Now, there is more than before.

“When the eruption began,” Kanani told us, gesturing towards the distant volcano. “It was old lava, not fresh. Very old. Heavy, thick, viscous. Lava that was trapped underground, we believe, left over from previous flows.”

As we sat cross-legged on Honoli’i Beach, Kanani told us to close our eyes and listen for the voice of the land. The river meeting the sea. The waves hitting the smooth gray pebbles. The distinctive soundscape that’s unique to this beach, and this beach alone.

Then she told us her theory about last year’s eruption on the Big Island of Hawaii.

“Everything old, everything that needed to be purged and released,” she told us, “It was time for everything to come to the surface.”

That’s definitely how 2018 felt for me. It was a year of upheaval, disruption, and unexpected transformation. I’m not alone in feeling this way. Almost every single person I know—friends, family, clients, colleagues—seemed to have their own personal “eruption” last year. An illness. A harrowing phone call. A major change of heart. The lava came and it covered the earth and it could not be stopped.

“It swallowed the road,” Kanani continued. “Many homes were lost. And our favorite swimming hole,” she added, pointing south, “The lava took it from us. Gone forever.”

I remember that exact swimming hole. I’d been there just a month before the eruption began. A natural thermal pool, gently heated from beneath the earth. Sweet and serene. It was there for generations. Now it doesn’t exist. Erased.

“We lost so much,” Kanani added, speaking slowly, unhurriedly, not sprinting to make her point. She told us to watch the sky. When the clouds were burnished with a hint of gold, that’s when we’d begin our sunrise chant to greet the day. Then, and not a moment sooner.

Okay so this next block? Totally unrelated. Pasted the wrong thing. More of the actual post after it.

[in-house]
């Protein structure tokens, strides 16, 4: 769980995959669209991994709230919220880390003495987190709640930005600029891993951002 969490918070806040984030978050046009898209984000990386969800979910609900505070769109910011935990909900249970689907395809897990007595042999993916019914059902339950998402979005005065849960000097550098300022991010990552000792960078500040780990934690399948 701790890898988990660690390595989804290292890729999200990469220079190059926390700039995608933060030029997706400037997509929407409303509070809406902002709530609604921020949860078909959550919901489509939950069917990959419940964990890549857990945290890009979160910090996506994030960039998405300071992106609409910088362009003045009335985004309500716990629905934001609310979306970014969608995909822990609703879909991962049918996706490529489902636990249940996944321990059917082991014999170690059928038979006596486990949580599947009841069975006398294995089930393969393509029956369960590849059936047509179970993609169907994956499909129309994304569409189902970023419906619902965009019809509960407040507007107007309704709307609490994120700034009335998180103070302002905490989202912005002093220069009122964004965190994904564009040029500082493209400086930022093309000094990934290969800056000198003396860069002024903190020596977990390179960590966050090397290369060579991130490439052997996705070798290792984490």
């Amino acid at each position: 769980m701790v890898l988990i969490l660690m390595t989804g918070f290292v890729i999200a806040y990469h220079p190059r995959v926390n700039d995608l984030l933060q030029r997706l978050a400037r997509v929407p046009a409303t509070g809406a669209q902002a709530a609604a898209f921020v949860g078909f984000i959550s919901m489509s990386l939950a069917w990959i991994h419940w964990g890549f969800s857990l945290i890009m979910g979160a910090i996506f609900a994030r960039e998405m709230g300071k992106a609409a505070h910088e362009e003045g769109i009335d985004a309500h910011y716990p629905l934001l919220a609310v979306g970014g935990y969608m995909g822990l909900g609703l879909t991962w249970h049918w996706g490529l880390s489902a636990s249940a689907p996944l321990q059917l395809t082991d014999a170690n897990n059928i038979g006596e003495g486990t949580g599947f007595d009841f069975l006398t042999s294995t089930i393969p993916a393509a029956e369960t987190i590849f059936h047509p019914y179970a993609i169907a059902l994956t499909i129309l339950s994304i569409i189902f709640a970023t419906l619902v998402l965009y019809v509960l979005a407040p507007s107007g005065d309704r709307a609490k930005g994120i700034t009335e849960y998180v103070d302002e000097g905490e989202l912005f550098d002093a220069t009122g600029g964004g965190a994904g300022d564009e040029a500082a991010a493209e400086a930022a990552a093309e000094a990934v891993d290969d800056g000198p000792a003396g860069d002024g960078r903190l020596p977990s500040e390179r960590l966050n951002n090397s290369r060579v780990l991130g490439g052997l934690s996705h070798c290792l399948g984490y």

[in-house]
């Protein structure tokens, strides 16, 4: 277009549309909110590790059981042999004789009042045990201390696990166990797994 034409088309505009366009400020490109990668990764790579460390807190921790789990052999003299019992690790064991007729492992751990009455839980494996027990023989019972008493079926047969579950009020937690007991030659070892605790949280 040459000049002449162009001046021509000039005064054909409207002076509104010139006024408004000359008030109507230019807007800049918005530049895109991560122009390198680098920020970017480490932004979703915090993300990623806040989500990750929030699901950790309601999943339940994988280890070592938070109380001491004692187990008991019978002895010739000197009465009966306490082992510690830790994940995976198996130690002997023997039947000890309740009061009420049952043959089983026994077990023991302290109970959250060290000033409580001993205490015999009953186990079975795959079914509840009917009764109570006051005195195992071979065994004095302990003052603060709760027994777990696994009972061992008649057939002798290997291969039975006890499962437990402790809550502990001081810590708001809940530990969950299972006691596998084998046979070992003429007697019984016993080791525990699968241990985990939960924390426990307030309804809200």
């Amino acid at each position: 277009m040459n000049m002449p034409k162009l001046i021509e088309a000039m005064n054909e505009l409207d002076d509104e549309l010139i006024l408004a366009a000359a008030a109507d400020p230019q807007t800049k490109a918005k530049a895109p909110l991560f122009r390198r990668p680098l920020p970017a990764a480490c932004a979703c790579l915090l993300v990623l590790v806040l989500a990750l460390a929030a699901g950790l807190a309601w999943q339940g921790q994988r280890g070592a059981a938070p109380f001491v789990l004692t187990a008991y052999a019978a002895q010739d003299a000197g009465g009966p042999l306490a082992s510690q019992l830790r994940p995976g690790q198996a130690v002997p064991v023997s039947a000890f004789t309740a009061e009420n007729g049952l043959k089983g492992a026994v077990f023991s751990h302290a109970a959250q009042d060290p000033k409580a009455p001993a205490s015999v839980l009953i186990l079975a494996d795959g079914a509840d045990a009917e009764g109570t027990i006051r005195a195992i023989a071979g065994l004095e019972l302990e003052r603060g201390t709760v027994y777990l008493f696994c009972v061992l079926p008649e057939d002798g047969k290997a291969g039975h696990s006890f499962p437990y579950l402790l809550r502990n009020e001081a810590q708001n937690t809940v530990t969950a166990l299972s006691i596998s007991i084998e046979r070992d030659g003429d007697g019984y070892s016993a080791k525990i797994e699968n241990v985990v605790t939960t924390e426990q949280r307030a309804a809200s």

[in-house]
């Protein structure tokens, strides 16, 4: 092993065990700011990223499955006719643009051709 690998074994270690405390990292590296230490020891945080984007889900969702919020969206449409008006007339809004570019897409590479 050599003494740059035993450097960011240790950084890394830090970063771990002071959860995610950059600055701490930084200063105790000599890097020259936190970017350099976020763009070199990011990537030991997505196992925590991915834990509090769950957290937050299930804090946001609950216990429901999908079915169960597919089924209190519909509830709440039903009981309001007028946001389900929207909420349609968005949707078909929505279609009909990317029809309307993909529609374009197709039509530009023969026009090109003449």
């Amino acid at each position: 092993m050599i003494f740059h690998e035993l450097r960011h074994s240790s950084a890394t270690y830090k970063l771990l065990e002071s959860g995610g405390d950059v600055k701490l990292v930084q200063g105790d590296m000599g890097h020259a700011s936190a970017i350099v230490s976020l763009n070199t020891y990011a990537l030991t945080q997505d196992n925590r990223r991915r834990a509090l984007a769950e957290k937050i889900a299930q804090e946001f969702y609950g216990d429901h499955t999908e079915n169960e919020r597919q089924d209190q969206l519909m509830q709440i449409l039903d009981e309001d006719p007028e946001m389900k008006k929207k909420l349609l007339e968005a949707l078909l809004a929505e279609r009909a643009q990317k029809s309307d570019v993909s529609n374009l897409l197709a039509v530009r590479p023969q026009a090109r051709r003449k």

“We lost our favorite swimming hole, but…we also received a gift,” she told us. “Because of the volcano, we gained four new swimming holes. Four. And a beautiful black sand beach. Now, there is more than before.”

Now, there is more than before.

These words have been echoing in my mind.

I can’t think of an elegant way to transition into the next paragraph, so I will just say it.

Last year, my relationship with Brandon ended.

This is the first time I have typed that sentence. Seven very difficult words.

We spent five years together. We built an empire of love. We started a restaurant business that grew from two employees (just us) to a thriving team of ten. We bought a house. We got a dog. We planted a garden. I wrote three new books and dedicated all of them to him. For Brandon.

We wandered through fish markets in Tokyo. We swam naked through biting, icy rivers. We held each other’s hands through broken bones and surgeries and recoveries. We made one million memories. Our dream was to somehow live to be 130 years old and then die at the exact same moment, transitioning into the next world together. We’d be cremated, we decided. Our ashes would be scattered in a sun-drenched vineyard so we could turn into vines. Forever and ever, we’d grow together, separate but entwined, side by side.

“I love you foreverly,” I would tell him.

“Do-si-do,” he would reply, our secret code for “snuggling close with our arms and elbows secured together.”

Everything was beautiful.

And then, with the explosive force of a volcanic eruption, everything changed.

I am not ready to write about “what happened with me and Brandon” in any specific detail. Maybe later, I will. Right now, it’s still too fresh.

I will say that after our relationship ended, I was wracked with a level of grief, rage, rejection, bewilderment, disappointment, and agony that I’ve never experienced before. I would get into my car, drive to an empty lot, roll up the windows for privacy, and howl like a wounded animal. I cried until every drop of salt water had been wrung from my body. I was tormented by my own mind. I tore through thousands of memories, trying to discover “what I had missed” or “what I could have done differently”…even though this mental-spiraling brought me no answers and no peace. This didn’t feel like a “break up” or a “divorce.” It felt like a death. The one thing, more precious to me than anything, anything, anything…gone.

Now, there is more than before.

When Kanani spoke to all of us, I felt like she was speaking directly to me.

As I write these words, I am looking at the ocean. Today, the water is silky, calm and still. Tomorrow, who knows? I’m sitting just a few miles away from the world’s youngest black sand beach. The beautiful newborn beach, forged from last year’s disaster.

Hawaii has five hundred acres of new land that didn’t exist before. Loss brings new life. Grief brings the opportunity to rise and begin again.

Even though my heart is still very tender and bruised, even though my optimism has been shaken and tested, I am choosing to believe that the best years of my life are not in the past. The best is still yet to come.

Many things have ended. Many things will be born.

Now, there is more than before.